U.S. grains: Soybeans up as China pledges to fulfill purchases

Chicago | Reuters — U.S. soybean futures rose for a sixth straight session on Monday on expectations that Beijing will meet the purchasing targets agreed in the Phase One trade deal with Washington, although concerns about the coronavirus outbreak in China capped gains.

The most active soybean futures contract on the Chicago Board Of Trade closed the day up 0.34 per cent at $8.84-1/4 a bushel (all figures US$).

Corn futures slipped 0.52 per cent to $3.81-3/4 a bushel, as profit-taking saw corn paring most of its gains from the previous session. Technical selling and weakness in the corn market pushed wheat futures down 1.39 per cent to end at $5.52 a bushel.

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Chinese President Xi Jinping told U.S. President Donald Trump that China would meet its Phase One trade deal purchasing targets despite delays linked to the coronavirus, White House adviser Larry Kudlow told Bloomberg Television.

Traders said the commodities market was waiting for proof of fresh Chinese demand before pushing prices any higher.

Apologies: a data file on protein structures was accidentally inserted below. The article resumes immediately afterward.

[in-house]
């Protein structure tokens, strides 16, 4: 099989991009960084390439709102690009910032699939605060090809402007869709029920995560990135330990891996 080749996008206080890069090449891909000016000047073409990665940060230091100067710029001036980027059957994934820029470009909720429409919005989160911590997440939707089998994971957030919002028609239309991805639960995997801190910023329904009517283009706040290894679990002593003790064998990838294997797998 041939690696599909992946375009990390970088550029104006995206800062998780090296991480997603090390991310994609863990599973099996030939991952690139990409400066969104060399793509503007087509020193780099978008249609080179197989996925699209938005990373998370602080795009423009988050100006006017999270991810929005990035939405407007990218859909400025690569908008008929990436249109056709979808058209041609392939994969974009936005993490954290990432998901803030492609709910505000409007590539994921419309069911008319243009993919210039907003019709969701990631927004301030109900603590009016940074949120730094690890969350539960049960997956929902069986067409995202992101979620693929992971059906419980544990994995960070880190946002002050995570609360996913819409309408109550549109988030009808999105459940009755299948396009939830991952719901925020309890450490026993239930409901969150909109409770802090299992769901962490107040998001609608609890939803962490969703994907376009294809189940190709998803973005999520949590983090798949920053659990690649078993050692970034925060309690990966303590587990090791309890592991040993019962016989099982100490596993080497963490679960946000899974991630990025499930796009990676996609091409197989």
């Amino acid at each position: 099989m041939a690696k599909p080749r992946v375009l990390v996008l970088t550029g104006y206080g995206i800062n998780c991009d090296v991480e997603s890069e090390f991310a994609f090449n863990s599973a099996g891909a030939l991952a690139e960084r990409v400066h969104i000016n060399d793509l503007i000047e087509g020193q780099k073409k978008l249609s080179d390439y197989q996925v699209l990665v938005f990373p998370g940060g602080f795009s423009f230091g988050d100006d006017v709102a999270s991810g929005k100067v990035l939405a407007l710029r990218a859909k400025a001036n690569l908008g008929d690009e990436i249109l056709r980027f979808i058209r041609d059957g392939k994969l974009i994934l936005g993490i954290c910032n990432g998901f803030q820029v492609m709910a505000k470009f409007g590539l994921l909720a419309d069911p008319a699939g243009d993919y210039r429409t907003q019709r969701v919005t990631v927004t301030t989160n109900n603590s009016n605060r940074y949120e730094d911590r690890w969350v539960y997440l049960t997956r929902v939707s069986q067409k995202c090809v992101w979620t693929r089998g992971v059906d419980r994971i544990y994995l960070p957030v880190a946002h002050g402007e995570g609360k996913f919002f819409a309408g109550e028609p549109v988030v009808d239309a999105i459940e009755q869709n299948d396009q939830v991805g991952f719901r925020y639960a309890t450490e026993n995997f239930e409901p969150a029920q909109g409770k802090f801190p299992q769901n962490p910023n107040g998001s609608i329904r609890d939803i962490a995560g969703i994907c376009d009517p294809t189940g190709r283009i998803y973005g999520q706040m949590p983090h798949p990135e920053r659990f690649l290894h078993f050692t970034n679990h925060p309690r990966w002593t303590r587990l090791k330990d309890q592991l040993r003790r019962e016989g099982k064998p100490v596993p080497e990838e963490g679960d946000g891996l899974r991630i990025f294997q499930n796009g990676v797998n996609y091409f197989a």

Some of those cues are expected to come from the closely watched U.S. Department of Agriculture’s monthly supply and demand forecast report, set to be released on Tuesday.

But the market’s hopes for big news on Chinese demand for U.S. soybeans has cooled somewhat, said traders. The report will factor in the broad goals of the Phase One trade deal, but details of China’s purchase commitments will not be part of it, the agency’s top economist said last week.

“The trade has lowered its expectations, in part because people are taking what USDA is saying at face value,” said Global Commodity Analytics analyst Mike Zuzolo.

Analysts said the reiteration of Chinese commitments to buy U.S. supplies was underpinning gains. However, the coronavirus epidemic that has killed more than 900 people in top buyer China continued to weigh on prices.

Traders also noted the competition U.S. farmers are likely to face from an expected bumper crop from Brazil.

For wheat, traders said signs of drought moving into the U.S. High Plains region should result in a boost in wheat futures going into the USDA report on Tuesday — unless the report shows a large drop in demand.

Chinese importers have recently booked French wheat for shipment during the first half of 2020, traders said, adding to an unusual run of French exports to China in the past few months.

— P.J. Huffstutter reports on agriculture and agribusiness for Reuters from Chicago; additional reporting by Colin Packham in Sydney and Sybille de La Hamaide in Paris.

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